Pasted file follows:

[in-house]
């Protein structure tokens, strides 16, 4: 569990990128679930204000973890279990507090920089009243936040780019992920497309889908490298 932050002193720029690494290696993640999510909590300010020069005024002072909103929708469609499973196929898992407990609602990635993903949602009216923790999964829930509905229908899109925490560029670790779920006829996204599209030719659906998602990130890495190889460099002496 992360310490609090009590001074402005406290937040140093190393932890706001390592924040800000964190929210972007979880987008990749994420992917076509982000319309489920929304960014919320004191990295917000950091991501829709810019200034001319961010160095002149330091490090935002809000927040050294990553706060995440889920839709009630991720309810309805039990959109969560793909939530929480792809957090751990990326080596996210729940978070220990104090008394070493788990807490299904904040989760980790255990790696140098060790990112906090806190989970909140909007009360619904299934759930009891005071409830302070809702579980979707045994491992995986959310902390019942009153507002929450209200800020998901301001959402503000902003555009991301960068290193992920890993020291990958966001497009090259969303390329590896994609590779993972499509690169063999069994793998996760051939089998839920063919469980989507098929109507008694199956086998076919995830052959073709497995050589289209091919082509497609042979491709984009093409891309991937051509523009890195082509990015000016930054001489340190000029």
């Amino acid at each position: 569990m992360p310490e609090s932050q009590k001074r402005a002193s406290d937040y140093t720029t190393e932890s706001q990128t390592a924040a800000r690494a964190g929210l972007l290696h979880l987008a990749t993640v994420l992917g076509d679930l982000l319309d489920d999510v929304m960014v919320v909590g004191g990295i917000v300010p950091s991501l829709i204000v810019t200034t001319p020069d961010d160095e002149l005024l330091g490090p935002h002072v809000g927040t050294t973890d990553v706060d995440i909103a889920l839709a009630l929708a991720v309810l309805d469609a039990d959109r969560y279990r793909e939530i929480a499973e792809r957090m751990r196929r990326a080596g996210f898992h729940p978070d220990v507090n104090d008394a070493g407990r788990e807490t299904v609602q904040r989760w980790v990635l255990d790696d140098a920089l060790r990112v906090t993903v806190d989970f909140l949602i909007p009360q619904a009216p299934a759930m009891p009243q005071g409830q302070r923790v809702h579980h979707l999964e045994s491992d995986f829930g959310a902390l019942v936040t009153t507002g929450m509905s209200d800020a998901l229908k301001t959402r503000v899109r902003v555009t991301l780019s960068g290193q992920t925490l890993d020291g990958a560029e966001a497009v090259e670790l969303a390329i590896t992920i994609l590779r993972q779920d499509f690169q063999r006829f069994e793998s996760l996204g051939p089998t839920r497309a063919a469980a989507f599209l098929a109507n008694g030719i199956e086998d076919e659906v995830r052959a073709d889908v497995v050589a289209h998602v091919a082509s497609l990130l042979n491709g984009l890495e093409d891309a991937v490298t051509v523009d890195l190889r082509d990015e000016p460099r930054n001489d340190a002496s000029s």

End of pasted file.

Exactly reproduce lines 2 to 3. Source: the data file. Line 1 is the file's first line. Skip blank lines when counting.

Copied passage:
């Protein structure tokens, strides 16, 4: 569990990128679930204000973890279990507090920089009243936040780019992920497309889908490298 932050002193720029690494290696993640999510909590300010020069005024002072909103929708469609499973196929898992407990609602990635993903949602009216923790999964829930509905229908899109925490560029670790779920006829996204599209030719659906998602990130890495190889460099002496 992360310490609090009590001074402005406290937040140093190393932890706001390592924040800000964190929210972007979880987008990749994420992917076509982000319309489920929304960014919320004191990295917000950091991501829709810019200034001319961010160095002149330091490090935002809000927040050294990553706060995440889920839709009630991720309810309805039990959109969560793909939530929480792809957090751990990326080596996210729940978070220990104090008394070493788990807490299904904040989760980790255990790696140098060790990112906090806190989970909140909007009360619904299934759930009891005071409830302070809702579980979707045994491992995986959310902390019942009153507002929450209200800020998901301001959402503000902003555009991301960068290193992920890993020291990958966001497009090259969303390329590896994609590779993972499509690169063999069994793998996760051939089998839920063919469980989507098929109507008694199956086998076919995830052959073709497995050589289209091919082509497609042979491709984009093409891309991937051509523009890195082509990015000016930054001489340190000029």
């Amino acid at each position: 569990m992360p310490e609090s932050q009590k001074r402005a002193s406290d937040y140093t720029t190393e932890s706001q990128t390592a924040a800000r690494a964190g929210l972007l290696h979880l987008a990749t993640v994420l992917g076509d679930l982000l319309d489920d999510v929304m960014v919320v909590g004191g990295i917000v300010p950091s991501l829709i204000v810019t200034t001319p020069d961010d160095e002149l005024l330091g490090p935002h002072v809000g927040t050294t973890d990553v706060d995440i909103a889920l839709a009630l929708a991720v309810l309805d469609a039990d959109r969560y279990r793909e939530i929480a499973e792809r957090m751990r196929r990326a080596g996210f898992h729940p978070d220990v507090n104090d008394a070493g407990r788990e807490t299904v609602q904040r989760w980790v990635l255990d790696d140098a920089l060790r990112v906090t993903v806190d989970f909140l949602i909007p009360q619904a009216p299934a759930m009891p009243q005071g409830q302070r923790v809702h579980h979707l999964e045994s491992d995986f829930g959310a902390l019942v936040t009153t507002g929450m509905s209200d800020a998901l229908k301001t959402r503000v899109r902003v555009t991301l780019s960068g290193q992920t925490l890993d020291g990958a560029e966001a497009v090259e670790l969303a390329i590896t992920i994609l590779r993972q779920d499509f690169q063999r006829f069994e793998s996760l996204g051939p089998t839920r497309a063919a469980a989507f599209l098929a109507n008694g030719i199956e086998d076919e659906v995830r052959a073709d889908v497995v050589a289209h998602v091919a082509s497609l990130l042979n491709g984009l890495e093409d891309a991937v490298t051509v523009d890195l190889r082509d990015e000016p460099r930054n001489d340190a002496s000029s």